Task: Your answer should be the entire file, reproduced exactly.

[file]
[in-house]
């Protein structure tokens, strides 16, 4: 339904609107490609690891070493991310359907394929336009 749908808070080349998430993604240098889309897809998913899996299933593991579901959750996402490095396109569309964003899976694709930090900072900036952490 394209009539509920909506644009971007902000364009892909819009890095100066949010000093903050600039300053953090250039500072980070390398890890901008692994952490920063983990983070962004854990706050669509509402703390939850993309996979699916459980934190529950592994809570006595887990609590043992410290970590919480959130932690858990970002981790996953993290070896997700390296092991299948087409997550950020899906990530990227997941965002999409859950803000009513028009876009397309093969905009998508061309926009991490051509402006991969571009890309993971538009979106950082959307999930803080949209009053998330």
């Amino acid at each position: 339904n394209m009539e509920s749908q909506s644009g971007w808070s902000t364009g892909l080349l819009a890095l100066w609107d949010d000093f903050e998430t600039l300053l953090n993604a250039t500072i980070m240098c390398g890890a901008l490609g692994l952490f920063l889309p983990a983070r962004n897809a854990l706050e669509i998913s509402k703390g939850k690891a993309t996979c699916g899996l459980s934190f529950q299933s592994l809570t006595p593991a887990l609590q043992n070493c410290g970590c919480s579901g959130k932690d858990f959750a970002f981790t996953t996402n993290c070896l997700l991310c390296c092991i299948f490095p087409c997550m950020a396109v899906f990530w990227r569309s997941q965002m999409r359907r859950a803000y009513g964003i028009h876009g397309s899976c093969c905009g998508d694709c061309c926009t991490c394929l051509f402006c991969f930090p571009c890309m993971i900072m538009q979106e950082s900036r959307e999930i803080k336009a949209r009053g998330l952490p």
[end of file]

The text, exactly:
[in-house]
């Protein structure tokens, strides 16, 4: 339904609107490609690891070493991310359907394929336009 749908808070080349998430993604240098889309897809998913899996299933593991579901959750996402490095396109569309964003899976694709930090900072900036952490 394209009539509920909506644009971007902000364009892909819009890095100066949010000093903050600039300053953090250039500072980070390398890890901008692994952490920063983990983070962004854990706050669509509402703390939850993309996979699916459980934190529950592994809570006595887990609590043992410290970590919480959130932690858990970002981790996953993290070896997700390296092991299948087409997550950020899906990530990227997941965002999409859950803000009513028009876009397309093969905009998508061309926009991490051509402006991969571009890309993971538009979106950082959307999930803080949209009053998330």
């Amino acid at each position: 339904n394209m009539e509920s749908q909506s644009g971007w808070s902000t364009g892909l080349l819009a890095l100066w609107d949010d000093f903050e998430t600039l300053l953090n993604a250039t500072i980070m240098c390398g890890a901008l490609g692994l952490f920063l889309p983990a983070r962004n897809a854990l706050e669509i998913s509402k703390g939850k690891a993309t996979c699916g899996l459980s934190f529950q299933s592994l809570t006595p593991a887990l609590q043992n070493c410290g970590c919480s579901g959130k932690d858990f959750a970002f981790t996953t996402n993290c070896l997700l991310c390296c092991i299948f490095p087409c997550m950020a396109v899906f990530w990227r569309s997941q965002m999409r359907r859950a803000y009513g964003i028009h876009g397309s899976c093969c905009g998508d694709c061309c926009t991490c394929l051509f402006c991969f930090p571009c890309m993971i900072m538009q979106e950082s900036r959307e999930i803080k336009a949209r009053g998330l952490p």